Happy Tuesday, Streeters. Today is the August Civic Design Review meeting, which will review three projects: Brandywine’s proposal for 1919 Market, the redevelopment of the Best Western site at 22nd and Hamilton, and a Project H.O.M.E. development planned for North Broad just above York. If you want to go, the meeting will be at 1515 Arch Street, Room 18-029 at 1pm.
The countdown to the first day of school is on but the district’s budget crisis remains unresolved. City officials say its unlikely the school district will get more out of the city, the Inquirer reports. Finance Director Rob Dubow said there’s one thing that City Council can and should do: Back the state’s plan to use a portion of the city’s sales tax revenue to fund schools by making the “temporary” increase from 7% to 8% permanent. “If we moved on the sales tax, that would give the School District enough assurance to book that money and move ahead,” Dubow said. “That is something we can do that is in our local control.” Some city leaders like Council President Darrell Clarke wanted to use the increased sales tax revenue to pay down mounting pension obligations, but it could be allocated to both.
US Rep. Bob Brady wants Philly to host the 2016 Democratic National Convention. Will it happen? The Daily News reports that Mayor Nutter’s interest in hosting is tepid, citing security costs. The last time Philly hosted the DNC was in 1948.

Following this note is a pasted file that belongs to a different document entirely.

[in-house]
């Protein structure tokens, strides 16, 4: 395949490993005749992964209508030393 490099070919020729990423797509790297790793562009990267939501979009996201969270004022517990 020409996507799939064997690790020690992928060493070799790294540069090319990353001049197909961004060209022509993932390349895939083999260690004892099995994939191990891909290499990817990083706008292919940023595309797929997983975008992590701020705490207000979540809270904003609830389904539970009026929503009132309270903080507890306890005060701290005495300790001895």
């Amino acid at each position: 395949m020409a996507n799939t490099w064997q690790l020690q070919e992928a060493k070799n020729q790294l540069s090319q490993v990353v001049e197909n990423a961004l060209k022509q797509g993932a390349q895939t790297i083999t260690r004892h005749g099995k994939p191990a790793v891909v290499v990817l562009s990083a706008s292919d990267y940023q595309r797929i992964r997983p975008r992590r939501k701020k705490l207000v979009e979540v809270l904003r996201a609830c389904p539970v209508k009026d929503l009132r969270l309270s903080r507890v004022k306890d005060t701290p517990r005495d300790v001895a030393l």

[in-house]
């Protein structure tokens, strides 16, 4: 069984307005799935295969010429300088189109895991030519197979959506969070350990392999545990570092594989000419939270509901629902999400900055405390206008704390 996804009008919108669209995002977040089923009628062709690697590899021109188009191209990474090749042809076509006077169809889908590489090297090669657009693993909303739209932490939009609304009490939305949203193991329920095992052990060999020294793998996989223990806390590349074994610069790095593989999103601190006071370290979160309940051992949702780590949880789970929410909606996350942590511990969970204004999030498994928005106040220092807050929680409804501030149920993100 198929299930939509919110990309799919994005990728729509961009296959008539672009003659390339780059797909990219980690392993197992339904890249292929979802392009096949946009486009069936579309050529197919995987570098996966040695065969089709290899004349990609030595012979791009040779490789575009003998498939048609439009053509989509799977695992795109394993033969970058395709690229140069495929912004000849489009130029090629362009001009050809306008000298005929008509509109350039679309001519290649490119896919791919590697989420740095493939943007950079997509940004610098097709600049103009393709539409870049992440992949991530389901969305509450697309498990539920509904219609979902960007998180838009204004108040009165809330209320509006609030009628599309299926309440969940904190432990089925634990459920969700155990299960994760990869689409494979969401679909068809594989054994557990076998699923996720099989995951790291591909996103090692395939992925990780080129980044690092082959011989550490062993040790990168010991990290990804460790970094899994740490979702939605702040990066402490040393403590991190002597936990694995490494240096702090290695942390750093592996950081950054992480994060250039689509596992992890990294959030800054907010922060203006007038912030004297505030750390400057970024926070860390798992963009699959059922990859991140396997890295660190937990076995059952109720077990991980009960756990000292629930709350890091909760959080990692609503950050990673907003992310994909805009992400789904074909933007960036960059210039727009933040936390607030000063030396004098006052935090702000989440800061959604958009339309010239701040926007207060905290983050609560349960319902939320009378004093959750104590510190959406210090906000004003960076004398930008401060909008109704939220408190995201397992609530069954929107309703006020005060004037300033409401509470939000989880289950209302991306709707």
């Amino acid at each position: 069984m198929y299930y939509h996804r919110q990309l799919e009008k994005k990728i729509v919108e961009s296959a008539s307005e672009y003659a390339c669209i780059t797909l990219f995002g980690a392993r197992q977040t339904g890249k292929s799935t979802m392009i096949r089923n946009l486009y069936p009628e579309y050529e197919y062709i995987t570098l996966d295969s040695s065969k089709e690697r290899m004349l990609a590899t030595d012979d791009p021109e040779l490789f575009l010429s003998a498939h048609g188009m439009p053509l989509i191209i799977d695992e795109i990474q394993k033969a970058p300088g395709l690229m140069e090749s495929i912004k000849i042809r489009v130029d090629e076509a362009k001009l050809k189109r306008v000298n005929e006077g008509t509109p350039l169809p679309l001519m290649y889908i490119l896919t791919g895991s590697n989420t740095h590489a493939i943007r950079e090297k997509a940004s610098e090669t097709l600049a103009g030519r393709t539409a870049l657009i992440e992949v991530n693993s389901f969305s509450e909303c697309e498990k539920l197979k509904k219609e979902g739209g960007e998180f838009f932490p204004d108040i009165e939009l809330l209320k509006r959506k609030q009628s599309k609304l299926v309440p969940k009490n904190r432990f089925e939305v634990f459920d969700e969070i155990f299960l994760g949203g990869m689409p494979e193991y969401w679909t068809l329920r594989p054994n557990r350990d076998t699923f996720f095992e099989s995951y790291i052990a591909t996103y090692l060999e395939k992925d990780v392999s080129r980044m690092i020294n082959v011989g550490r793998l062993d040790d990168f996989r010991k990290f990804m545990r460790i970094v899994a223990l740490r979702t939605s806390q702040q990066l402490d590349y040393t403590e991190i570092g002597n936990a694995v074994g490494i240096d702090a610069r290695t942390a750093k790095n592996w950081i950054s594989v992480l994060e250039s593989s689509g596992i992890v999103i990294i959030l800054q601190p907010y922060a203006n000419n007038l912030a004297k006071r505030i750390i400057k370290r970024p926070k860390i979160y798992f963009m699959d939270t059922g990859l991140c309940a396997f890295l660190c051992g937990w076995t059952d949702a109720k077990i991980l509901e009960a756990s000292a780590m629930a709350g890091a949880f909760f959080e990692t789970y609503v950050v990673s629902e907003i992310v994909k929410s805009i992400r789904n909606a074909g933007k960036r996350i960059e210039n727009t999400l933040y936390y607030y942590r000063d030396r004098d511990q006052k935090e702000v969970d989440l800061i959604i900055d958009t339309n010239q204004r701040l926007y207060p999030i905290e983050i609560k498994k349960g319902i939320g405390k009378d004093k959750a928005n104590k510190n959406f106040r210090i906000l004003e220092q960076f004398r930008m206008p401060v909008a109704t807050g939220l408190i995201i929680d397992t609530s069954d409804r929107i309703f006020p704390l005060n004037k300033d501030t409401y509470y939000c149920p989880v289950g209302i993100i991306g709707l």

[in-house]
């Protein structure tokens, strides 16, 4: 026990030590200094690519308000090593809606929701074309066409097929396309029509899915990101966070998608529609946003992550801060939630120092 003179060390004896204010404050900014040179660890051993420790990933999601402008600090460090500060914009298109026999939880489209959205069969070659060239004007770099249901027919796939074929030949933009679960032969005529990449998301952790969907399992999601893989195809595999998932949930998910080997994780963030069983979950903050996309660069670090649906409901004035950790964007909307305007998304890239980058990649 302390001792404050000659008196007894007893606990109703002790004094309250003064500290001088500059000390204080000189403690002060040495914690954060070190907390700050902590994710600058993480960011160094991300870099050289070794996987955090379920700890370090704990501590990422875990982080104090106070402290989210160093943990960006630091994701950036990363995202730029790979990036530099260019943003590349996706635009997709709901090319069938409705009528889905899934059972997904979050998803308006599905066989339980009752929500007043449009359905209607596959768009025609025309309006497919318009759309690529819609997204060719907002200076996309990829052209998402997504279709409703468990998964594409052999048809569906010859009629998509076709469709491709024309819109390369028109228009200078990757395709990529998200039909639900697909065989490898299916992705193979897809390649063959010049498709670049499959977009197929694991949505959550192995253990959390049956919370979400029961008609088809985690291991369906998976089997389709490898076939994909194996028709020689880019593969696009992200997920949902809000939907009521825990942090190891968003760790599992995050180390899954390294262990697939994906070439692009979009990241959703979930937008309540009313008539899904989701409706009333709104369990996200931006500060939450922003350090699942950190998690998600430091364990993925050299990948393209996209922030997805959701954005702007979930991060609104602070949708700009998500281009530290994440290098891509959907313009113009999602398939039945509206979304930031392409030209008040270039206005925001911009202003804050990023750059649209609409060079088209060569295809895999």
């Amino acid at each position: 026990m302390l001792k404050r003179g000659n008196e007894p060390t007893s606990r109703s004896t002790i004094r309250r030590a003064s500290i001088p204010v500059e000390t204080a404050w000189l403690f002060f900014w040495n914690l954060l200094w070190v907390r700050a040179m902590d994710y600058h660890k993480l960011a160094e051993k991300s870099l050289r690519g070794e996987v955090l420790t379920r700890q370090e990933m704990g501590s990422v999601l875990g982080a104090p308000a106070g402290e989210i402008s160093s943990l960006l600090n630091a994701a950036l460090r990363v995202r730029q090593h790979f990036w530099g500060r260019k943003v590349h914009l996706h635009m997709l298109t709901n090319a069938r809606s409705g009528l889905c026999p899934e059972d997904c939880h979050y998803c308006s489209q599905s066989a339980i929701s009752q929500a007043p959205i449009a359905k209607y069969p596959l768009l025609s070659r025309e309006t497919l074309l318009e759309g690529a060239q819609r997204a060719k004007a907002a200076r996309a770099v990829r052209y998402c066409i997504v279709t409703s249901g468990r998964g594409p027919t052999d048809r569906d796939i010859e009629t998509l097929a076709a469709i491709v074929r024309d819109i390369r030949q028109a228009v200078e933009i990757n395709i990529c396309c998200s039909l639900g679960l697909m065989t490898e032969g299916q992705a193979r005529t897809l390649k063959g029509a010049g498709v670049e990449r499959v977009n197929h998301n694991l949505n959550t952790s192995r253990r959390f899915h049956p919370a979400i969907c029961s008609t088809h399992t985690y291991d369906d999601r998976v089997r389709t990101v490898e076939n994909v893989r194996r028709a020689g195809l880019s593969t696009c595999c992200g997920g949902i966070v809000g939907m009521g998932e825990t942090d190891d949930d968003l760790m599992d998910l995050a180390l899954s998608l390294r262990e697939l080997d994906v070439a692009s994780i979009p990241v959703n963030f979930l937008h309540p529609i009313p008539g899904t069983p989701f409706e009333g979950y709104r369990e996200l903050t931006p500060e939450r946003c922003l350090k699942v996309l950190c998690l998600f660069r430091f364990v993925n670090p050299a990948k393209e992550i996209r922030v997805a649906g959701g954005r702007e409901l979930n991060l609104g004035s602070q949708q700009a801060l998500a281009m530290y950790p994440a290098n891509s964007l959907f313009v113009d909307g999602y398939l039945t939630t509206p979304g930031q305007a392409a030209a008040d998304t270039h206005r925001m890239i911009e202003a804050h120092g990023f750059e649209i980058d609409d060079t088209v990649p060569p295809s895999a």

The city’s 311 system is getting a $120 million technical overhaul by Salesforce, Technically Philly reports. “Launched in 2008, the city’s 311 system was not built to handle the volume of data that it handles now, Alter said at Friday’s Open Access Philly meeting at Drexel University’s ExCITe Center, adding that it also wasn’t built with archiving in mind.” The project should take one year to complete.
Cedar Park Neighbors got about 500 responses to its neighborhood survey exploring how the community wants to manage change. Naked Philly reports that in addition to wanting a cleaner, safer, greener neighborhood, neighbors supported a stronger commercial environment on Baltimore Avenue driven by sensitive development as well as the addition of more rentals.
We are a town of many eagles. Too many? PhillyHistory blog wonders if the eagle is tired as the go-to patriotic symbol.